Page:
Mario Tennis Review (N64) | Nintendo’s life


This review originally posted in 2010, and we’re updating and republishing it to mark the arrival of N64 games to Nintendo Switch Online.

When Mario Golf came out in 1999, it was already known that Camelot was working on another Mario sports title for the N64, and after a decent title released for the infamous Virtual Boy, Camelot gave Mario another shot at tennis.

Mario Tennis (N64) is set up a bit differently from Mario Golf (N64) in that you don’t have to sit in a bulky (and honestly pretty difficult) single player mode to unlock almost all the characters, one by one, to play in other modes. In fact, only two characters are locked at the start of the game, and they can be obtained quite easily.

What you’re most likely to get into to get a feel for the game is a standard match. These come in two flavors: single and double. It’s not too hard to guess what that means: Singles is a one-on-one game, while the Doubles, incredibly, is a two-on-two game. Yes, as this is a Nintendo 64 game, four player matches are possible.

Very similar to golf, tennis uses a button combination system to let you choose exactly the type of stroke you want to make. Charge with “A”, then press “B” when the ball is close, for example, to do a lob shot – this tends to make the ball go up high, coming down very slowly to the back side of the field. the opponent. Do it the other way around by pressing “B” then “A” and you will perform a drop shot, which gives the ball a very small arc and hits the ground almost immediately once it has passed. the net. There are many different combinations (yes, with just two buttons!) And knowing when to use which type of shot can easily help turn the tide in your favor.

The courts you play on are pretty grounded in reality. All but two (both available only in Special Game Modes) don’t feature any special bizarre Mario-esque gadgets. Some of them feature a big picture of the owners (such as Mario and Luigi) spread across the floor, but these serve no other purpose than to differentiate all of the grounds in the game. Each also has their own unique characteristics. which determine the speed of the ball and the force of the rebound, which serves as a sort of “difficulty setting” because you can choose what you want the game to look like just by choosing a court.

Oddly absent are the “human” characters introduced in Golf, as the cast here is made up entirely of familiar faces from the Mushroom Kingdom, with the exception of two of them: Daisy, who only appeared in Super Mario Land and one or two obscure titles; and Waluigi, who made his debut here. Of course, both have appeared in just about every multiplayer Mario game released since, but it’s interesting to see how both originally looked and acted in 3D.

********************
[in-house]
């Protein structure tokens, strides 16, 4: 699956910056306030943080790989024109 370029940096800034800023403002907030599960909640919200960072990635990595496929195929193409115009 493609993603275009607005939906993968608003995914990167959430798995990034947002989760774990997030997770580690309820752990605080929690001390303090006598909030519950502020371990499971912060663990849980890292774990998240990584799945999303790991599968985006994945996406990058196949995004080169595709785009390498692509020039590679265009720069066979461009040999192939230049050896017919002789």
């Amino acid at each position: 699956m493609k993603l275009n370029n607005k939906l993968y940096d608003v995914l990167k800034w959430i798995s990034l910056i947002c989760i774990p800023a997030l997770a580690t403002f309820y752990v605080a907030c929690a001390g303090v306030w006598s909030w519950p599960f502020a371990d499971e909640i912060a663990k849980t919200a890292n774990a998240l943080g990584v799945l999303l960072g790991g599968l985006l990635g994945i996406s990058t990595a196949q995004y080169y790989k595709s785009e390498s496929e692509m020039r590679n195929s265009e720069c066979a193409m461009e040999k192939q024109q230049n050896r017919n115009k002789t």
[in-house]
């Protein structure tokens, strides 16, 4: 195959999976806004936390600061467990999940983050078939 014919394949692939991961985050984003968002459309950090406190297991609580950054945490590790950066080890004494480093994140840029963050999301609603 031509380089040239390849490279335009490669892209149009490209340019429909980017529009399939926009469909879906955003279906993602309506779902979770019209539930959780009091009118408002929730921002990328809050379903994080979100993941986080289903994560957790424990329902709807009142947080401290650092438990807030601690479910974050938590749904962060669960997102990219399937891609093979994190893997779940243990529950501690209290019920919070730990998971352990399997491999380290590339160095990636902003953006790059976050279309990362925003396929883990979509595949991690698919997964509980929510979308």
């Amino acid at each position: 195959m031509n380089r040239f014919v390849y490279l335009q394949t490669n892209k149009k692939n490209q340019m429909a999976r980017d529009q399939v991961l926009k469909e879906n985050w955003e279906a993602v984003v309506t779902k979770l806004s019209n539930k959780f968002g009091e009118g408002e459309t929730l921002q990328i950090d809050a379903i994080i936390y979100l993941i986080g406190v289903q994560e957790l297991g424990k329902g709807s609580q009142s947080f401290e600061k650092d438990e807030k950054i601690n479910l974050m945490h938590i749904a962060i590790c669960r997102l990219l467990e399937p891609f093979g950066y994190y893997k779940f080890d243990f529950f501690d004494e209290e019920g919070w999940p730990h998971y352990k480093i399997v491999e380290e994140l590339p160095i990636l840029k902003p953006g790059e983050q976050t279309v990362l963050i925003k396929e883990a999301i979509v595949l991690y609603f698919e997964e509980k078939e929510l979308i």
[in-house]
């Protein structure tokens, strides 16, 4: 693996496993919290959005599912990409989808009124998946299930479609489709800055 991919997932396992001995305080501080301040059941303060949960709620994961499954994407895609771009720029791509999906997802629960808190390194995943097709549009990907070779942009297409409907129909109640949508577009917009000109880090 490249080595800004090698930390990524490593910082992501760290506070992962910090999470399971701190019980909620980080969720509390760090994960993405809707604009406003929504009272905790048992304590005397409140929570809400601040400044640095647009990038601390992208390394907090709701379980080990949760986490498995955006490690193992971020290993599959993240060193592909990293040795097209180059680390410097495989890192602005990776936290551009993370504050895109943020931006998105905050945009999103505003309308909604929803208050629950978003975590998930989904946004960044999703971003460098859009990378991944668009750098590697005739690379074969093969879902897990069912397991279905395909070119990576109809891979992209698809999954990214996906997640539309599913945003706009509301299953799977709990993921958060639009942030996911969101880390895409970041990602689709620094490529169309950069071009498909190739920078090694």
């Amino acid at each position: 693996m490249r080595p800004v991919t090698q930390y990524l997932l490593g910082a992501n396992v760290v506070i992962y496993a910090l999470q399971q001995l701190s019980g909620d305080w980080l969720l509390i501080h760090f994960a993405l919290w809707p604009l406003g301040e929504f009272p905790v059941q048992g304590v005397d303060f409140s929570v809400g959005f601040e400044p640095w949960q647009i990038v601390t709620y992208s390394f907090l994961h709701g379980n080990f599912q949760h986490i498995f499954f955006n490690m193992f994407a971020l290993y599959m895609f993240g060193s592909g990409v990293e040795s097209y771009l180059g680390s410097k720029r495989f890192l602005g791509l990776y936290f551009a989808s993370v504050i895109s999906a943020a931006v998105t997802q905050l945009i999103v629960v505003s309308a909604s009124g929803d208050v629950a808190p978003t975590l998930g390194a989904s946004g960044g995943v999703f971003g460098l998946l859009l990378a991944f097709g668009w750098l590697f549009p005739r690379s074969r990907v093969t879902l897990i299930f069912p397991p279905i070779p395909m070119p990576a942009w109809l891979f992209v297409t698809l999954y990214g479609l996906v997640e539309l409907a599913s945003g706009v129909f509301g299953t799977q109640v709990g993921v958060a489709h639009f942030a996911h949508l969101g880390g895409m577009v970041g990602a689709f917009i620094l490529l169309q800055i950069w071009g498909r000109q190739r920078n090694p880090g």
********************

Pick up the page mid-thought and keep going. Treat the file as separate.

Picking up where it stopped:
As in Golf, the characters are divided into certain types of skills. Mario and Luigi are versatile types, as usual, but the rest of the cast is split into Speed, Power, Technique, and Tricky players. Each of them adapts to a different style of play: Powerful players must try to beat their opponent with super powerful and fast smashes, while technical players must try to use their incredible precision to send the ball flying towards an almost inaccessible or unexpected place for the opponent (s).

Of course, it wouldn’t be a Mario game without some weird game modes. Ring Shot is another familiar concept: Rings will appear on the field, and anyone who hits the ball through them will get points. With each hit the rings increase in size and their value decreases, so you’ll want to try and get the ball through them as soon as they appear.

The Piranha Challenge is a simple skill test. Three Piranha plants will fire bullets at you (one at a time) and you just have to throw them all back. The other side of the court also has an opposing player, and he or she will actively try to return any balls you manage to hit, after which you won’t be able to hit them a second time. If you manage to hit all 50 balls in front of your opponent, you can take pride in having completed one of the toughest challenges in the history of Mario sports games!

The Bowser Stage has a special lot located in Bowser’s Castle that continually tilts backward over a lava pit. To make matters worse, there are item boxes above the net – smash the ball through them and you’ll get items to annoy your opponents with.

The lack of Game Boy Color link support if you’re not playing on original material means you can’t import four additional custom characters from the GBC game or six additional terrains, some of which also have unique characteristics ( as one with the fastest speed and strongest bounce).

For a 2000 N64 version, Mario Tennis looks great. Each character has a wide variety of facial expressions and animations, and the game always goes smoothly. Like Mario Golf, the music is catchy and enjoyable, but not too catchy, although the character-specific courts feature music remixes of their appropriate games. A nice touch.


With Mario Tennis, the portly plumber has proven once again that he can make any sport more fun. This game has received many sequels over the years, some of which have introduced questionable and not always enjoyable gameplay elements. The 64-bit input, on the other hand, is a pure, untouched Mario Tennis experience and one of Mario’s best outings with a racket. All in all a fun and frantic game and absolute fun to play with friends.


About Jason Zeitler

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